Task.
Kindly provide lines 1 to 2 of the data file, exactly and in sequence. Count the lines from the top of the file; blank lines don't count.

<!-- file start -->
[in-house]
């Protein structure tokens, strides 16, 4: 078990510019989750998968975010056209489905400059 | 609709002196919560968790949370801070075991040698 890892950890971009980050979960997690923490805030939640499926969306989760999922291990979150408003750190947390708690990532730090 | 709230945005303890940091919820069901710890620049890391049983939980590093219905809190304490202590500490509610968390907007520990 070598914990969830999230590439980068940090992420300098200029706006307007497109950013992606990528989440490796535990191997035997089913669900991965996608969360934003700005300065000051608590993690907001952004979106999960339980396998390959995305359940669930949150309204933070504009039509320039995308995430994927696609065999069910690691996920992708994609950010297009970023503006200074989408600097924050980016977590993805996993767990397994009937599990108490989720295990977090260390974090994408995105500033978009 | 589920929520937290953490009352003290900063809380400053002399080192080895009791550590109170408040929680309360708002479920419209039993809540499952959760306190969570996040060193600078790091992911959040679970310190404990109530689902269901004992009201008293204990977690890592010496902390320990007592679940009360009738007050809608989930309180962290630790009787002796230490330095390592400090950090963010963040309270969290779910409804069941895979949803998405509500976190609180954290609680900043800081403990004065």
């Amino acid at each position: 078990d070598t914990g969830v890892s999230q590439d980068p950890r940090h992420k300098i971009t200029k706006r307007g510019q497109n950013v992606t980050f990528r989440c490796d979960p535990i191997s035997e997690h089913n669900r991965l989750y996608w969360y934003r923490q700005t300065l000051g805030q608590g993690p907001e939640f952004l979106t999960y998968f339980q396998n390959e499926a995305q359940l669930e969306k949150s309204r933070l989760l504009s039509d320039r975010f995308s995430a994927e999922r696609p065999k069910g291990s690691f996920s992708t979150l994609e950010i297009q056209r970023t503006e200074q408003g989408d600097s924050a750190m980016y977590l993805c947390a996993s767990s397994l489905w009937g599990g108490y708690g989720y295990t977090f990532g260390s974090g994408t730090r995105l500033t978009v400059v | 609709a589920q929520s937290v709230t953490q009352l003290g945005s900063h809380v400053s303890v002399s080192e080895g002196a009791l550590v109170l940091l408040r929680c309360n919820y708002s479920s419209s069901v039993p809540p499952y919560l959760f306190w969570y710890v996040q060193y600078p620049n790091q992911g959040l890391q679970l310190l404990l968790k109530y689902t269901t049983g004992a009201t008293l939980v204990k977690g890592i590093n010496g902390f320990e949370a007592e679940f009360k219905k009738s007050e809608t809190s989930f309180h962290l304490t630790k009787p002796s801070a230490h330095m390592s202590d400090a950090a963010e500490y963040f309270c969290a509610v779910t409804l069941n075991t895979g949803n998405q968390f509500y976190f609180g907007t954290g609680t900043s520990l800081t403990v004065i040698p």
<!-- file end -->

[in-house]
């Protein structure tokens, strides 16, 4: 078990510019989750998968975010056209489905400059 | 609709002196919560968790949370801070075991040698 890892950890971009980050979960997690923490805030939640499926969306989760999922291990979150408003750190947390708690990532730090 | 709230945005303890940091919820069901710890620049890391049983939980590093219905809190304490202590500490509610968390907007520990 070598914990969830999230590439980068940090992420300098200029706006307007497109950013992606990528989440490796535990191997035997089913669900991965996608969360934003700005300065000051608590993690907001952004979106999960339980396998390959995305359940669930949150309204933070504009039509320039995308995430994927696609065999069910690691996920992708994609950010297009970023503006200074989408600097924050980016977590993805996993767990397994009937599990108490989720295990977090260390974090994408995105500033978009 | 589920929520937290953490009352003290900063809380400053002399080192080895009791550590109170408040929680309360708002479920419209039993809540499952959760306190969570996040060193600078790091992911959040679970310190404990109530689902269901004992009201008293204990977690890592010496902390320990007592679940009360009738007050809608989930309180962290630790009787002796230490330095390592400090950090963010963040309270969290779910409804069941895979949803998405509500976190609180954290609680900043800081403990004065």